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Evergrey

Pittsburgh entertains 5 proposals for extending rail service to eastern neighborhoods

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Woo-hoo! It's about time.

Whatever they choose, I hope it is something that serves city neighborhoods as well as it does the suburbs. I would like to see light rail to Oakland and eventually beyond. But not neccesarilly along the east busway. That would sort of bypass the busiest part of Oakland and I think that is silly.

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Interesting article, hope that this gets fasttracked, though I see the Universities as a major priority, I don't see the advantage of extending it much further east of Shadyside, I'd love to see a NYC type system all over the county but with the limited $$ priority should be the airport connection after the universities then up through the northside some. It riles me that even Cleveland has had an airport link in what seems like forever.

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Interesting article, hope that this gets fasttracked, though I see the Universities as a major priority, I don't see the advantage of extending it much further east of Shadyside, I'd love to see a NYC type system all over the county but with the limited $$ priority should be the airport connection after the universities then up through the northside some. It riles me that even Cleveland has had an airport link in what seems like forever.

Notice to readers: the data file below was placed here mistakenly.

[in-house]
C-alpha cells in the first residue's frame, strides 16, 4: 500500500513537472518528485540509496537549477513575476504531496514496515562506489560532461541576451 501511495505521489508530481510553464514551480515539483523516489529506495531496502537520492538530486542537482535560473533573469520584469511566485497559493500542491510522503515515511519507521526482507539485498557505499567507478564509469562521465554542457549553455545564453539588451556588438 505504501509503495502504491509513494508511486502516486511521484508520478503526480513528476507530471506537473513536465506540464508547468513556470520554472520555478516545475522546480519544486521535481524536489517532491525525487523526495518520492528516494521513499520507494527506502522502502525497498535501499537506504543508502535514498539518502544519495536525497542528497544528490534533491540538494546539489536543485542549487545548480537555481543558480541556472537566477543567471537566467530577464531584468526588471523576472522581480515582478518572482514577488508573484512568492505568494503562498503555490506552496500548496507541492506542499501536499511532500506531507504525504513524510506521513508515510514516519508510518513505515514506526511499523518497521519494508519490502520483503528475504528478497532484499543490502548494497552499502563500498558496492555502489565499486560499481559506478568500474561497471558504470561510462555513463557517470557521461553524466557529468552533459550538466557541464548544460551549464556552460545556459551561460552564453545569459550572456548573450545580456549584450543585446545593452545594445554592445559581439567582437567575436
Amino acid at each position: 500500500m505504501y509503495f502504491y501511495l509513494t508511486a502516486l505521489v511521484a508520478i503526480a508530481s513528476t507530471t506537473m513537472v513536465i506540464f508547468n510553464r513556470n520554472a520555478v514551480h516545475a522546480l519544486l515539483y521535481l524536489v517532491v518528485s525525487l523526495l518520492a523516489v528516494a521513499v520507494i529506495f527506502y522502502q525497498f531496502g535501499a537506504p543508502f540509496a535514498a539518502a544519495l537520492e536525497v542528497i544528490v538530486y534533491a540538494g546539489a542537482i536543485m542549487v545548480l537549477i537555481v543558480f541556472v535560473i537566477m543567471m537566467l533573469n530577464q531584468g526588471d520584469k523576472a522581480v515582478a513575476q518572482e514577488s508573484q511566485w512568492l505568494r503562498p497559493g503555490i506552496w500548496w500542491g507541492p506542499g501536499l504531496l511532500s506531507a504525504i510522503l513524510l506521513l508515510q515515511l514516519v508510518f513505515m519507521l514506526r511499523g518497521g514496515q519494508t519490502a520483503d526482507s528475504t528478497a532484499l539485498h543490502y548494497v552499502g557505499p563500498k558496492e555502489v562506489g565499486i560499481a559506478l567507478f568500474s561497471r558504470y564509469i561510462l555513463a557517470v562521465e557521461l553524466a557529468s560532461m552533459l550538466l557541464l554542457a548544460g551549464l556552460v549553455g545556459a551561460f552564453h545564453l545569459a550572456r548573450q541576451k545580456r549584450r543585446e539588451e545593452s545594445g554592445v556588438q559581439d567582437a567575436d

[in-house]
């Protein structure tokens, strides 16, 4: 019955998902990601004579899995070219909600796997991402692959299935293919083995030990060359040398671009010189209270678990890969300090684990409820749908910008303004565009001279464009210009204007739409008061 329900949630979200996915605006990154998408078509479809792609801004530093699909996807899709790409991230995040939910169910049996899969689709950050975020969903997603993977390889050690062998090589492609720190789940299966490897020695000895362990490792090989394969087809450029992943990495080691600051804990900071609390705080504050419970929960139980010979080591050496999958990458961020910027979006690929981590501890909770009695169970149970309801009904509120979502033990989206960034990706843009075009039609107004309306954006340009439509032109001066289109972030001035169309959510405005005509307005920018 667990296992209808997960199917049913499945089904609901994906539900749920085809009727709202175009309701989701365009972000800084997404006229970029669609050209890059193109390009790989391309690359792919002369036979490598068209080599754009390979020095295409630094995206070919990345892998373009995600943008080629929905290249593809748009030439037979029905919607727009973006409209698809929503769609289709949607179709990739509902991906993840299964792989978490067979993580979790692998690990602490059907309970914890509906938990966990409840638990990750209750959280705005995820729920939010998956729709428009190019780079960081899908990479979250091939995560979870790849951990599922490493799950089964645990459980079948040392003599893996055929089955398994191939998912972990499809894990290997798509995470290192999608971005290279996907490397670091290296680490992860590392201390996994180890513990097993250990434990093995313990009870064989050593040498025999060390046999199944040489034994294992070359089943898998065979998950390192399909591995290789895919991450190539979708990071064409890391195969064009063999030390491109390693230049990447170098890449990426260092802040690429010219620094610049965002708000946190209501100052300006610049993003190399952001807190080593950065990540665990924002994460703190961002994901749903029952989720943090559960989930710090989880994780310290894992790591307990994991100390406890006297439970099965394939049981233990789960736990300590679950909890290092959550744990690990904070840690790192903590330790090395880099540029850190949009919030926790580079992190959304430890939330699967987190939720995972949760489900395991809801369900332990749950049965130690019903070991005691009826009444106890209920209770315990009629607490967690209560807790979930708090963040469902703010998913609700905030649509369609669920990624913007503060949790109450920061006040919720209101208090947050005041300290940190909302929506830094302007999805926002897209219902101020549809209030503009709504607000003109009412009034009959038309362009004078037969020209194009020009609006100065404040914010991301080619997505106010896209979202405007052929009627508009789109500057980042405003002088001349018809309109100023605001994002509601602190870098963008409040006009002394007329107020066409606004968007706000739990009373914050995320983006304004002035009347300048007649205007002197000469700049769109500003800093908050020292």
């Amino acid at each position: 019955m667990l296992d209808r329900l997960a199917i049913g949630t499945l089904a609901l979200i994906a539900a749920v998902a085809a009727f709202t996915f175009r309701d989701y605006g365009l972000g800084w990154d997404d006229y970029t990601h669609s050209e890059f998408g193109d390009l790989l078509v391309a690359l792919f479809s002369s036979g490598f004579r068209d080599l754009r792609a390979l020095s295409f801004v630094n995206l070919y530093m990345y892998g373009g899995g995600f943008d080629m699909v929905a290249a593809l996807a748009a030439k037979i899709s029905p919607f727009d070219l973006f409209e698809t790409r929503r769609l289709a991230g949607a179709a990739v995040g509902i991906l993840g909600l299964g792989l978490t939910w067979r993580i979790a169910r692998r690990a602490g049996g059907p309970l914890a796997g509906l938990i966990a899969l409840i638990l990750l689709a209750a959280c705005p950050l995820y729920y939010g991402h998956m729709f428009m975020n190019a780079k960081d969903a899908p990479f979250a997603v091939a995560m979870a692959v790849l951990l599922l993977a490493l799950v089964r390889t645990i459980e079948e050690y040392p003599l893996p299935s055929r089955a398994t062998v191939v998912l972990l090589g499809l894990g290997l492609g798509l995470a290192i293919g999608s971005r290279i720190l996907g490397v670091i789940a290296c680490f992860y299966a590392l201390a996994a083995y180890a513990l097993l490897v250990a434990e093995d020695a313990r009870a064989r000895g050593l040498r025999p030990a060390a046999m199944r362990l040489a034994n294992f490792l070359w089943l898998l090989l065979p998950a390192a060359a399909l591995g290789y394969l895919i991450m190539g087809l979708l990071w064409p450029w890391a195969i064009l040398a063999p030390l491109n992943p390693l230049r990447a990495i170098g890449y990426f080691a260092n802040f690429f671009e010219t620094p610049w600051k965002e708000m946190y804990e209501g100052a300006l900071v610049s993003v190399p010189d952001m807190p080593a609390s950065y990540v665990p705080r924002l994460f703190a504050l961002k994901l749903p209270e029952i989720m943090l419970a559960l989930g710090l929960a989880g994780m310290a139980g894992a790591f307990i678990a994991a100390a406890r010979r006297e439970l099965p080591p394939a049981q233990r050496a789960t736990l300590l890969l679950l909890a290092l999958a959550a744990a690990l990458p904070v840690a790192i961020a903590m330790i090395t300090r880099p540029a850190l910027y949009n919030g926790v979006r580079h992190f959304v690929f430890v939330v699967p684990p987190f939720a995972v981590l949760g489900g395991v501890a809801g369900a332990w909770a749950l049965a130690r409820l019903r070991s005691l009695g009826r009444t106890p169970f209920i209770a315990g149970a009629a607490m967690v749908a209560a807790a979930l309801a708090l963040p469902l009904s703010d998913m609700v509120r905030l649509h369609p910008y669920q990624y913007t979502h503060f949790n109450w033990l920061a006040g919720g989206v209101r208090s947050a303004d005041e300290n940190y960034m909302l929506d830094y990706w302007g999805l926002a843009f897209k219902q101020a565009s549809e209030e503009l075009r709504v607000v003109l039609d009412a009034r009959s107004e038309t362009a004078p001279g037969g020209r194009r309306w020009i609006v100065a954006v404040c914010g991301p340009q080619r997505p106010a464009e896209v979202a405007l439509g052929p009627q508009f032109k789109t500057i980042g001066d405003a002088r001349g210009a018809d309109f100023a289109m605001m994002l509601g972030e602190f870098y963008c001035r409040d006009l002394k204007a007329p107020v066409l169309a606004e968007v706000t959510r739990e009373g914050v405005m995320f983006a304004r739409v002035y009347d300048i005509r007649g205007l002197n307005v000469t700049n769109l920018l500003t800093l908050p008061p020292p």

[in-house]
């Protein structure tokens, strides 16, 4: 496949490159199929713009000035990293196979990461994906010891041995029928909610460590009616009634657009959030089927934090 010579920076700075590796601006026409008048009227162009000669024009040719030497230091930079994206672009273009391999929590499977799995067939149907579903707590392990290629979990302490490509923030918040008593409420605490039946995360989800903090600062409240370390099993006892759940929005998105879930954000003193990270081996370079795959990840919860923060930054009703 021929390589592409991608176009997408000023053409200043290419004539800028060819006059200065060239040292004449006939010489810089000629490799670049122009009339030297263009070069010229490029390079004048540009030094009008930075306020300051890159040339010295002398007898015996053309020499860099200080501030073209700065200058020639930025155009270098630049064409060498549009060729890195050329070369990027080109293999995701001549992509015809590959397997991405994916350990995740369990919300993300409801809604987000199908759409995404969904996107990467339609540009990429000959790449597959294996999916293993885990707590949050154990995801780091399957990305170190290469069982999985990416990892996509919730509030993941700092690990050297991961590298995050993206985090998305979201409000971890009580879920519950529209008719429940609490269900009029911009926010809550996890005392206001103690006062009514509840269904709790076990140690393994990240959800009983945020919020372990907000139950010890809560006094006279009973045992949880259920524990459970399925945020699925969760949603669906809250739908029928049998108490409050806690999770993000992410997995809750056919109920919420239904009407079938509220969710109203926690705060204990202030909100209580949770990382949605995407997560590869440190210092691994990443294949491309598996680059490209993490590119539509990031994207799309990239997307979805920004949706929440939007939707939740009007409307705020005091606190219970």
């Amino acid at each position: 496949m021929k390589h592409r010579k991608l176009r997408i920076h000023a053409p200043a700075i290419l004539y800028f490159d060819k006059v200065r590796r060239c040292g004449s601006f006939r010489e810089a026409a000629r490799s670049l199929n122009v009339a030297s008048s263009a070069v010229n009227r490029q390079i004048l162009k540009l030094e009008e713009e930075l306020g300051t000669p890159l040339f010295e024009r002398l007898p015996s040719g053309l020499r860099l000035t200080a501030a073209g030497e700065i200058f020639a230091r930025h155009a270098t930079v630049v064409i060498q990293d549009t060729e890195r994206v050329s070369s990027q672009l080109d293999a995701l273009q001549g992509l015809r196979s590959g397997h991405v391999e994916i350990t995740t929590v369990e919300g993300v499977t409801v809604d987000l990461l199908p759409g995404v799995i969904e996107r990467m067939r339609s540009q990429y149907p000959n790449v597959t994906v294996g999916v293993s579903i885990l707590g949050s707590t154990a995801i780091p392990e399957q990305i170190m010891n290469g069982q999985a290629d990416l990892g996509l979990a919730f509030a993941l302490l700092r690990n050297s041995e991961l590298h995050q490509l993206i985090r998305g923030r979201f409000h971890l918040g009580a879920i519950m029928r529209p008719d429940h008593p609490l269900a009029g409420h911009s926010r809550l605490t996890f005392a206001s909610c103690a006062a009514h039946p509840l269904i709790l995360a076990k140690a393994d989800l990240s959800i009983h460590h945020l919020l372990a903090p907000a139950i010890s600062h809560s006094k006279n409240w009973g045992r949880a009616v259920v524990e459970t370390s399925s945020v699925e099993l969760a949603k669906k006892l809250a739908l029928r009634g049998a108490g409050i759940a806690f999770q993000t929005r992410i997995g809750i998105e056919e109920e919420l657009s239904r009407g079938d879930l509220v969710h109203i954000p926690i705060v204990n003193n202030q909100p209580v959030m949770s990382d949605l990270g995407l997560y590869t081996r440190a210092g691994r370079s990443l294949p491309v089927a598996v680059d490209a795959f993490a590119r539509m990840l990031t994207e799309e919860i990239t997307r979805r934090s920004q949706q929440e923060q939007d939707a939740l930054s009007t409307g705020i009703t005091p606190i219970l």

1968, to be exact. It's the oldest city to airport rapid transit line in the country.

It helps though that Hopkins Airport is not as far from downtown Cleveland as PIT is from downtown Pgh. Also, unlike many other airports, PIT si really "out there". If there was heavily populated suburbia along the way (such as in the South or East Hills) it might make an airport extension more feasible. As it stands, asides from Greetree, there really isn't heavily populated suburbia along the way so an airport line would basiclaly jsut serve the airport (Robinson, despite its commercial growth, is still pretty sparsely populated).

Also, PAT has been running express busses for quite some time - first as the Airport Flyer and tehn as 28X. Neither service seems to be heavily used so a rapid transit line isn't really justified. Its true that they mgiht get more riders if a route was built, but I'm sure their consultants told them that it sitll wouldn't be enough to justify a new line.

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1968, to be exact. It's the oldest city to airport rapid transit line in the country.